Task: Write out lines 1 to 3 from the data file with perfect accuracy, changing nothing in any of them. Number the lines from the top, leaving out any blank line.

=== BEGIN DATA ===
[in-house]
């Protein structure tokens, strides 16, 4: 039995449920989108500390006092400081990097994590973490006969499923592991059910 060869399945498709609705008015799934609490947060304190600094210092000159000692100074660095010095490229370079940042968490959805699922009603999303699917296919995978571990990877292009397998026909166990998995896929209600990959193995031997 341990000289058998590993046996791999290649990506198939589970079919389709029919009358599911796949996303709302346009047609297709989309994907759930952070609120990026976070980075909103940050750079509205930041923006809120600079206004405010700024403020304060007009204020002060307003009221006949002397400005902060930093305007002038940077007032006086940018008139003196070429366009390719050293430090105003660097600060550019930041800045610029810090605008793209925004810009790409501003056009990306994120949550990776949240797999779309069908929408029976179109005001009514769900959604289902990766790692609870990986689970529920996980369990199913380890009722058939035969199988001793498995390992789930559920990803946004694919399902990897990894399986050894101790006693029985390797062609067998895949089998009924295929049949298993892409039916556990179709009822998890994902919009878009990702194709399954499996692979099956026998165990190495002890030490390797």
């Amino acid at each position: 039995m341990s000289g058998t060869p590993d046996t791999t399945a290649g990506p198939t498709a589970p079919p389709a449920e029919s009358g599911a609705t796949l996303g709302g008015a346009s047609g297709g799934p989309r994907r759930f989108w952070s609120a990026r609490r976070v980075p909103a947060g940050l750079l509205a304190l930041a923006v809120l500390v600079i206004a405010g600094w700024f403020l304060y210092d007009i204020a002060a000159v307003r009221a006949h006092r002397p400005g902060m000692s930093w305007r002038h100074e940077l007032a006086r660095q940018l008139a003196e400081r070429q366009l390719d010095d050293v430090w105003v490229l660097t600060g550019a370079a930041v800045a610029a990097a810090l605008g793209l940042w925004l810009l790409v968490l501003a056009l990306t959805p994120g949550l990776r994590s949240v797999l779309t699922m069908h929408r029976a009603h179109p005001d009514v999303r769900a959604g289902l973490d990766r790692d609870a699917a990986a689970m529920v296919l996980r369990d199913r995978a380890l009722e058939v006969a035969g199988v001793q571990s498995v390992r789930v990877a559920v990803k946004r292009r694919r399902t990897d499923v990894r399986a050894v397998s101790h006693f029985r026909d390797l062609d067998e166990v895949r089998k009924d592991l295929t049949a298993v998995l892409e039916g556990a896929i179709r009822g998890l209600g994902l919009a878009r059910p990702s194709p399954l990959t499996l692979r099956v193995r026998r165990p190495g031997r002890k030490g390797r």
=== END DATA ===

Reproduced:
[in-house]
């Protein structure tokens, strides 16, 4: 039995449920989108500390006092400081990097994590973490006969499923592991059910 060869399945498709609705008015799934609490947060304190600094210092000159000692100074660095010095490229370079940042968490959805699922009603999303699917296919995978571990990877292009397998026909166990998995896929209600990959193995031997 341990000289058998590993046996791999290649990506198939589970079919389709029919009358599911796949996303709302346009047609297709989309994907759930952070609120990026976070980075909103940050750079509205930041923006809120600079206004405010700024403020304060007009204020002060307003009221006949002397400005902060930093305007002038940077007032006086940018008139003196070429366009390719050293430090105003660097600060550019930041800045610029810090605008793209925004810009790409501003056009990306994120949550990776949240797999779309069908929408029976179109005001009514769900959604289902990766790692609870990986689970529920996980369990199913380890009722058939035969199988001793498995390992789930559920990803946004694919399902990897990894399986050894101790006693029985390797062609067998895949089998009924295929049949298993892409039916556990179709009822998890994902919009878009990702194709399954499996692979099956026998165990190495002890030490390797």
């Amino acid at each position: 039995m341990s000289g058998t060869p590993d046996t791999t399945a290649g990506p198939t498709a589970p079919p389709a449920e029919s009358g599911a609705t796949l996303g709302g008015a346009s047609g297709g799934p989309r994907r759930f989108w952070s609120a990026r609490r976070v980075p909103a947060g940050l750079l509205a304190l930041a923006v809120l500390v600079i206004a405010g600094w700024f403020l304060y210092d007009i204020a002060a000159v307003r009221a006949h006092r002397p400005g902060m000692s930093w305007r002038h100074e940077l007032a006086r660095q940018l008139a003196e400081r070429q366009l390719d010095d050293v430090w105003v490229l660097t600060g550019a370079a930041v800045a610029a990097a810090l605008g793209l940042w925004l810009l790409v968490l501003a056009l990306t959805p994120g949550l990776r994590s949240v797999l779309t699922m069908h929408r029976a009603h179109p005001d009514v999303r769900a959604g289902l973490d990766r790692d609870a699917a990986a689970m529920v296919l996980r369990d199913r995978a380890l009722e058939v006969a035969g199988v001793q571990s498995v390992r789930v990877a559920v990803k946004r292009r694919r399902t990897d499923v990894r399986a050894v397998s101790h006693f029985r026909d390797l062609d067998e166990v895949r089998k009924d592991l295929t049949a298993v998995l892409e039916g556990a896929i179709r009822g998890l209600g994902l919009a878009r059910p990702s194709p399954l990959t499996l692979r099956v193995r026998r165990p190495g031997r002890k030490g390797r």